Pluripotent stem cell-derived organoids: using principles of developmental biology to grow human tissues in a dish

Development. 2017 Mar 15;144(6):958-962. doi: 10.1242/dev.140731.


Pluripotent stem cell (PSC)-derived organoids are miniature, three-dimensional human tissues generated by the application of developmental biological principles to PSCs in vitro The approach to generate organoids uses a combination of directed differentiation, morphogenetic processes, and the intrinsically driven self-assembly of cells that mimics organogenesis in the developing embryo. The resulting organoids have remarkable cell type complexity, architecture and function similar to their in vivo counterparts. In the past five years, human PSC-derived organoids with components of all three germ layers have been generated, resulting in the establishment of a new human model system. Here, and in the accompanying poster, we provide an overview of how principles of developmental biology have been essential for generating human organoids in vitro, and how organoids are now being used as a primary research tool to investigate human developmental biology.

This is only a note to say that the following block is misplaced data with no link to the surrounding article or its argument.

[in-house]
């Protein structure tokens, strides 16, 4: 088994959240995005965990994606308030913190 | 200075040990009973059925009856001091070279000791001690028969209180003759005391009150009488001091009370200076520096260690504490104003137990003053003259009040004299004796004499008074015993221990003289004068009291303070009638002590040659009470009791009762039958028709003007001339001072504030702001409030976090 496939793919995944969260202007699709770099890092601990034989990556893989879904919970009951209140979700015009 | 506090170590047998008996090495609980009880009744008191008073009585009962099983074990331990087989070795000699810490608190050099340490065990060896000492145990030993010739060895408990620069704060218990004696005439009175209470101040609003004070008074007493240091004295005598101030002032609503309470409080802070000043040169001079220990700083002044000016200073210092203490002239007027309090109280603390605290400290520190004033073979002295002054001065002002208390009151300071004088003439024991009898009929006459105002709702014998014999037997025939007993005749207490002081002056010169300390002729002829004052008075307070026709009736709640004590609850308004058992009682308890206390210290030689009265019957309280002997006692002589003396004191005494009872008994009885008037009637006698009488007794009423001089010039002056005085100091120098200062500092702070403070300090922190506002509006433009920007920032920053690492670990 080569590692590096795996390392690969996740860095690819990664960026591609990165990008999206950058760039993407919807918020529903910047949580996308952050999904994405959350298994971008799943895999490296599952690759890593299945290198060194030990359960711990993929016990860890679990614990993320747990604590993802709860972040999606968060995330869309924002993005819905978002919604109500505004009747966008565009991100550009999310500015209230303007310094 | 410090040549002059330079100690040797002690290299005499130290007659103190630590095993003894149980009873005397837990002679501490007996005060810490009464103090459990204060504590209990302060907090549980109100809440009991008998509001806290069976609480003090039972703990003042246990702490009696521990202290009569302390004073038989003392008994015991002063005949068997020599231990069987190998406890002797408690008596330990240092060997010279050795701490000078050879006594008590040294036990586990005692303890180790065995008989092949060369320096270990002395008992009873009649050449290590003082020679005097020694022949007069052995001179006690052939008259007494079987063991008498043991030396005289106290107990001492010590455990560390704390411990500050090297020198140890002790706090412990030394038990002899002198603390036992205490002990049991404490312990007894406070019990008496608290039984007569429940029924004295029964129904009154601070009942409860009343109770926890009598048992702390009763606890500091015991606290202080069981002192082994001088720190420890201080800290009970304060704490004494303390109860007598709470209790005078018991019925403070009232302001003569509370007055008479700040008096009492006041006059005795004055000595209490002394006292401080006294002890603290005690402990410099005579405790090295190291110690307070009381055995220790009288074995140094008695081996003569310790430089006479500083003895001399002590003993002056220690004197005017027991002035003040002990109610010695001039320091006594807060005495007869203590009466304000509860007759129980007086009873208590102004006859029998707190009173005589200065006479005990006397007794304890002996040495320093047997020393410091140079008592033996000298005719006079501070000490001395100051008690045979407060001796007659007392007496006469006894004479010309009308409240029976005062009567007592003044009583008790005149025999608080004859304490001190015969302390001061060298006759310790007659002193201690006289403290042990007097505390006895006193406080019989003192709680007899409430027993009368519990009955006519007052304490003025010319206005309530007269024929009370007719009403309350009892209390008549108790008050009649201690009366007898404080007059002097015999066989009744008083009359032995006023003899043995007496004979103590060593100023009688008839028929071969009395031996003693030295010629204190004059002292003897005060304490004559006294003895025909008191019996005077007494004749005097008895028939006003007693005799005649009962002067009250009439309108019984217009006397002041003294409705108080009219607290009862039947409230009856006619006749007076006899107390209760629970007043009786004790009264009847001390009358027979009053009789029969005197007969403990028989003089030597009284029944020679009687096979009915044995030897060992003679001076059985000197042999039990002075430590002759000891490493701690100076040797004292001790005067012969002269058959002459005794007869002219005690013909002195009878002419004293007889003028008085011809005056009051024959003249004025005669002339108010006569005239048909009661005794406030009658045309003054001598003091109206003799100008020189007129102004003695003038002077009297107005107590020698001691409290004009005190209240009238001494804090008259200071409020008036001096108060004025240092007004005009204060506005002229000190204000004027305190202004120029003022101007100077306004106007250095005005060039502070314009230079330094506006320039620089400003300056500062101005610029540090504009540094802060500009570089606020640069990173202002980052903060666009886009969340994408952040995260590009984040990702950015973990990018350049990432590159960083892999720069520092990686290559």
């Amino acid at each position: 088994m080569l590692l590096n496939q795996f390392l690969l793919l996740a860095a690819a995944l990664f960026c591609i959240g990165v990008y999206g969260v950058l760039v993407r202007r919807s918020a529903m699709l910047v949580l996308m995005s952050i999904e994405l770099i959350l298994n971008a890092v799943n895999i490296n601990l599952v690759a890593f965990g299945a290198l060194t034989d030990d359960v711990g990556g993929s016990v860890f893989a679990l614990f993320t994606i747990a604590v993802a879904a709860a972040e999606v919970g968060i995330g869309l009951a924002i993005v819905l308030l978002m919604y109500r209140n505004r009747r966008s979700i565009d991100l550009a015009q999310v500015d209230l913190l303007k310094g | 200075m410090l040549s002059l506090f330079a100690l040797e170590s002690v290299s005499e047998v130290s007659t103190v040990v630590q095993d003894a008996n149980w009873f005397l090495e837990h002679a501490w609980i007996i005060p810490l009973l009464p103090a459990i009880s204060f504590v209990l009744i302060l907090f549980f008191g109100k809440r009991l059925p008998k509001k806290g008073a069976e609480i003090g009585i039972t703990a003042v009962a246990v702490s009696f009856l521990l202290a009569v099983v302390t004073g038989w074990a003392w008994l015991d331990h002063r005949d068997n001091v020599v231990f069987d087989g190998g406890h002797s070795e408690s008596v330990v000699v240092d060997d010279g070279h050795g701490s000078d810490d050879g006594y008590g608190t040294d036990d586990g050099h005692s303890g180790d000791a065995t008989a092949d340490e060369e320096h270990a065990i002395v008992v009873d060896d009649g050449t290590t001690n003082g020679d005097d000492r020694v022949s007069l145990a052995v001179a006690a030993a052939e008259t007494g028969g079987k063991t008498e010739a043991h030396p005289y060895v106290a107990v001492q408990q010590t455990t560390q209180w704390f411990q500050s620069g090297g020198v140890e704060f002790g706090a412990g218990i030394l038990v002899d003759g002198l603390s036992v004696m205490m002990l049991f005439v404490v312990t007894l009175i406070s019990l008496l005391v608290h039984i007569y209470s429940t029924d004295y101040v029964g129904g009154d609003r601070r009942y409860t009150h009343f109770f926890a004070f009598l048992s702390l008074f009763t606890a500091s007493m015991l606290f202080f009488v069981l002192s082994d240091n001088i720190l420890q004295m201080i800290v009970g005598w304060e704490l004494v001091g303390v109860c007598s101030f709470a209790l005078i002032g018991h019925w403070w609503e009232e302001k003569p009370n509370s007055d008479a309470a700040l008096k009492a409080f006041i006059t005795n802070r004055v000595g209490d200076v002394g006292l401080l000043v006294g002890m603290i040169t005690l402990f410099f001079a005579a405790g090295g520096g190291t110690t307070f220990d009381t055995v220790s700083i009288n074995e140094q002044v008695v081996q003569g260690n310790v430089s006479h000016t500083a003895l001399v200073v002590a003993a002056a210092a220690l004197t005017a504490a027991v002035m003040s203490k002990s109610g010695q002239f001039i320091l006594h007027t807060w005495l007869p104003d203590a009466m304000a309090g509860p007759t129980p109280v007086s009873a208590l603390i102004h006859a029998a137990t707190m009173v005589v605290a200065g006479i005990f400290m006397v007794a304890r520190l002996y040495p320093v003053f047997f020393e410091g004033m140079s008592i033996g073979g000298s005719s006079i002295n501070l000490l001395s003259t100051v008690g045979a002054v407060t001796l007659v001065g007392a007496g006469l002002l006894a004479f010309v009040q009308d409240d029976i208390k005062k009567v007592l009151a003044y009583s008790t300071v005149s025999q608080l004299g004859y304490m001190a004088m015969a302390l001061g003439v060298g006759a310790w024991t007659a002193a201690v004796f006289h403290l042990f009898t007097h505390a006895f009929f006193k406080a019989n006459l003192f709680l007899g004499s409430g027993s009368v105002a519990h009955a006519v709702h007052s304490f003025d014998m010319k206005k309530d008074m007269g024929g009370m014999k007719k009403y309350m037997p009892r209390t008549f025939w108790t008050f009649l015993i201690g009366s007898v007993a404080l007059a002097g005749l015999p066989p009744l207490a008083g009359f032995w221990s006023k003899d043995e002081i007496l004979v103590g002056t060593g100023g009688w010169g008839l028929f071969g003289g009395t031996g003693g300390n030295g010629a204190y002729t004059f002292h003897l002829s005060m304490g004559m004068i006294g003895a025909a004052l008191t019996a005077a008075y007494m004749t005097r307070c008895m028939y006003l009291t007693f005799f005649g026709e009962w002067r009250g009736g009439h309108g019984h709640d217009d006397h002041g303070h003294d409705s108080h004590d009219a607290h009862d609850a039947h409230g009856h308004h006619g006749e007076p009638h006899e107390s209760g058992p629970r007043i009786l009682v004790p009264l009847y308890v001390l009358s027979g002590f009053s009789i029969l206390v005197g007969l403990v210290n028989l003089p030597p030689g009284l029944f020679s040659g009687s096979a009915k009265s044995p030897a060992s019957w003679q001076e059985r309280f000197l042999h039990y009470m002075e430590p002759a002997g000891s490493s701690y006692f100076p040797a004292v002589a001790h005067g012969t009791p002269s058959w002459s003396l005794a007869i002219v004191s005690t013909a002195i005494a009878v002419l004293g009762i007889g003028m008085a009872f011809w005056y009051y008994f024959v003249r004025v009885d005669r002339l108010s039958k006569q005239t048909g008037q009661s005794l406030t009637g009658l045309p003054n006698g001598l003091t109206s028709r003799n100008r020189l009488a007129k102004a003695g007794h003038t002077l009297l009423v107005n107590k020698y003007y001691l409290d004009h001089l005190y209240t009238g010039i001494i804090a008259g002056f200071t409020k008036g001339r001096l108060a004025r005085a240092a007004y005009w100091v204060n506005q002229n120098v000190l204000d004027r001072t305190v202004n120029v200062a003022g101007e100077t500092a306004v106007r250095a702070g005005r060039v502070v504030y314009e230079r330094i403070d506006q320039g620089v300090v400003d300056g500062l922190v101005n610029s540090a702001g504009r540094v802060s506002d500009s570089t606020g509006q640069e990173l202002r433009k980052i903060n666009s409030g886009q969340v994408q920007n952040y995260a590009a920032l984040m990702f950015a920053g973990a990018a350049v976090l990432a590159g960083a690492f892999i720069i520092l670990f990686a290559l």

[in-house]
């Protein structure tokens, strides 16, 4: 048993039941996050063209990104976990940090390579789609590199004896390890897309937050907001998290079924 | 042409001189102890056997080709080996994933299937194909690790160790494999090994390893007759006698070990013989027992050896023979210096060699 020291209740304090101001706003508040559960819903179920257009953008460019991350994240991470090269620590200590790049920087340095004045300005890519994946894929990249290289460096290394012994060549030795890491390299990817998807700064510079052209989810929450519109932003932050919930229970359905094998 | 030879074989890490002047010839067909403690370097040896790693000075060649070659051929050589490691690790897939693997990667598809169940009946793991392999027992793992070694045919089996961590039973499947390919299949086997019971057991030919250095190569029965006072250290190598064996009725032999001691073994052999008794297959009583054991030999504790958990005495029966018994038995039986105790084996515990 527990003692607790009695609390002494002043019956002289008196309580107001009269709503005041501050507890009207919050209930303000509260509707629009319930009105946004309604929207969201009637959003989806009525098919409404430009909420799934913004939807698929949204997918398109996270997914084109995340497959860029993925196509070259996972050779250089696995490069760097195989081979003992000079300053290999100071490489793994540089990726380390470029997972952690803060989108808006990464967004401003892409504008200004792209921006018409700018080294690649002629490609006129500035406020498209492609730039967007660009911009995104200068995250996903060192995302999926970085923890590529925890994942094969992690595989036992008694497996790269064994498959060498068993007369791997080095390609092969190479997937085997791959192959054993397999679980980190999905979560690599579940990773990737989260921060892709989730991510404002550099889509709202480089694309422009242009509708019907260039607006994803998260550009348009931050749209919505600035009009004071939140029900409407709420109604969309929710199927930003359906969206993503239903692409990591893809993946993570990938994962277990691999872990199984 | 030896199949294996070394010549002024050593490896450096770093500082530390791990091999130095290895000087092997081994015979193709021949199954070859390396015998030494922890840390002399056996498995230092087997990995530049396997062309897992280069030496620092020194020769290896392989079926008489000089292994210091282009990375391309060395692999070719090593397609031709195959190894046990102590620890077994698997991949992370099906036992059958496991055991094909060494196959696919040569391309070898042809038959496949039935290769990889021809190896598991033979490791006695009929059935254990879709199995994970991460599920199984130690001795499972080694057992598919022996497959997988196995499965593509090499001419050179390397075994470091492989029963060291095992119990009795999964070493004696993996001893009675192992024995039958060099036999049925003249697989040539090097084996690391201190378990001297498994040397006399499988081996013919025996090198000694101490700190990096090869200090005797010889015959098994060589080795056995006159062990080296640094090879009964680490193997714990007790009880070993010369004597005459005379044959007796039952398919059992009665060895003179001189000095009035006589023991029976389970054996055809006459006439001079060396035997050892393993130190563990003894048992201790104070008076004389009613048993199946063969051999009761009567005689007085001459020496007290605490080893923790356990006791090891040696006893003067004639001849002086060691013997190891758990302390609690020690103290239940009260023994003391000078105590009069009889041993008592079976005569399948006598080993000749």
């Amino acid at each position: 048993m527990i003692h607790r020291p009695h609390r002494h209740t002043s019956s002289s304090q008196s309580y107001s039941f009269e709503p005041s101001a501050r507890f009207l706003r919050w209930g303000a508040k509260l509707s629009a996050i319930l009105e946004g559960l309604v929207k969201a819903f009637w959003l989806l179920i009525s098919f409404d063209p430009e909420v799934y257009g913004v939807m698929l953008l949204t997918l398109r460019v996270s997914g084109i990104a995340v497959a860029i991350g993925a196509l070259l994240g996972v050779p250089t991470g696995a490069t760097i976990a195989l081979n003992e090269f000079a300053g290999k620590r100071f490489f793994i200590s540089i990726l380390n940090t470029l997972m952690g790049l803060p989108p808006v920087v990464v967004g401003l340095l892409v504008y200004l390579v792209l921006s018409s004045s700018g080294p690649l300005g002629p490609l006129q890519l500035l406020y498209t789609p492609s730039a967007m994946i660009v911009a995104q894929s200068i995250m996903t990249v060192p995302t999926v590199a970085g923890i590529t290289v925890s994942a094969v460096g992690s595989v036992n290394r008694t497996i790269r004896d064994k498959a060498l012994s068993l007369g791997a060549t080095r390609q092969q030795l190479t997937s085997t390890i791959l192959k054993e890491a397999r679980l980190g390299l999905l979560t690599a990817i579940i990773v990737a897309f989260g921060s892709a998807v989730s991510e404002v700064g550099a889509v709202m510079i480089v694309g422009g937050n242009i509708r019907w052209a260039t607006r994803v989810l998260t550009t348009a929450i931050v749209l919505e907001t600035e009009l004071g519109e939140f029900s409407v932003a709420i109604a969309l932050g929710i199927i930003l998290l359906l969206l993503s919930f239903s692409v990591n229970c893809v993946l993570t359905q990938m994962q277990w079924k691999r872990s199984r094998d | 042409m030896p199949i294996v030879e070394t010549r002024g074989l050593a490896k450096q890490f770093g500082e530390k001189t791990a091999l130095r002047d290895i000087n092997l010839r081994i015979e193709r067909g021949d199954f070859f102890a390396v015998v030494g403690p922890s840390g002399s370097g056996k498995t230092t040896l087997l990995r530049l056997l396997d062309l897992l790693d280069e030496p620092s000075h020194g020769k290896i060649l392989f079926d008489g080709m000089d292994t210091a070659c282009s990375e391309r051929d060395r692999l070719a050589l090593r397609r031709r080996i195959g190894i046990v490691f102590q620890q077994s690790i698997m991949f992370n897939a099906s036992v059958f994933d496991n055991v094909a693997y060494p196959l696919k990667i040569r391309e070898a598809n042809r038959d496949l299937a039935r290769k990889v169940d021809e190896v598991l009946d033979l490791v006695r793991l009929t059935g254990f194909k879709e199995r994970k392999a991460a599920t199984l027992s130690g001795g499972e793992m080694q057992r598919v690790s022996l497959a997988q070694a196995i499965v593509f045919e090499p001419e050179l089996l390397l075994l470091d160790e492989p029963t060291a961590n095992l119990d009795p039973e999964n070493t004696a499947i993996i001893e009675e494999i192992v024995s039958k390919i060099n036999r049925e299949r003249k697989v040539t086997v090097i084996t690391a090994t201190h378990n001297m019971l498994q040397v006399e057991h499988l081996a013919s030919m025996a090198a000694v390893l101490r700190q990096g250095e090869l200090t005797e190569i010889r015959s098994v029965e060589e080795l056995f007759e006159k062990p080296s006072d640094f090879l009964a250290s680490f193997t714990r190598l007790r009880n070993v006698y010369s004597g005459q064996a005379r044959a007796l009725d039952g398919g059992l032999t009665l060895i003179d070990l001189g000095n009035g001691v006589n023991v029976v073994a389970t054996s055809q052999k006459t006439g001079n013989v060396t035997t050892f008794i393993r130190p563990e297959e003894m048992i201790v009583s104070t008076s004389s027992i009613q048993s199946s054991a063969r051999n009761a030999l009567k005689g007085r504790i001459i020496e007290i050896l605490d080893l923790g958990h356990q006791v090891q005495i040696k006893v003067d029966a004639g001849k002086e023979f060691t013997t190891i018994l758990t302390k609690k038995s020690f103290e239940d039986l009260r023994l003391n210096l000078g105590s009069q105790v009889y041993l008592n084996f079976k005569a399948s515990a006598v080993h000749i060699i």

Keywords: Directed differentiation; Human development; Morphogenesis; Organoids; Patterning; Pluripotent stem cells.

Publication types

  • Review
  • Research Support, N.I.H., Extramural
  • Research Support, Non-U.S. Gov't

MeSH terms

  • Animals
  • Body Patterning
  • Developmental Biology*
  • Disease
  • Humans
  • Organoids / cytology*
  • Pluripotent Stem Cells / cytology*
  • Tissue Culture Techniques / methods*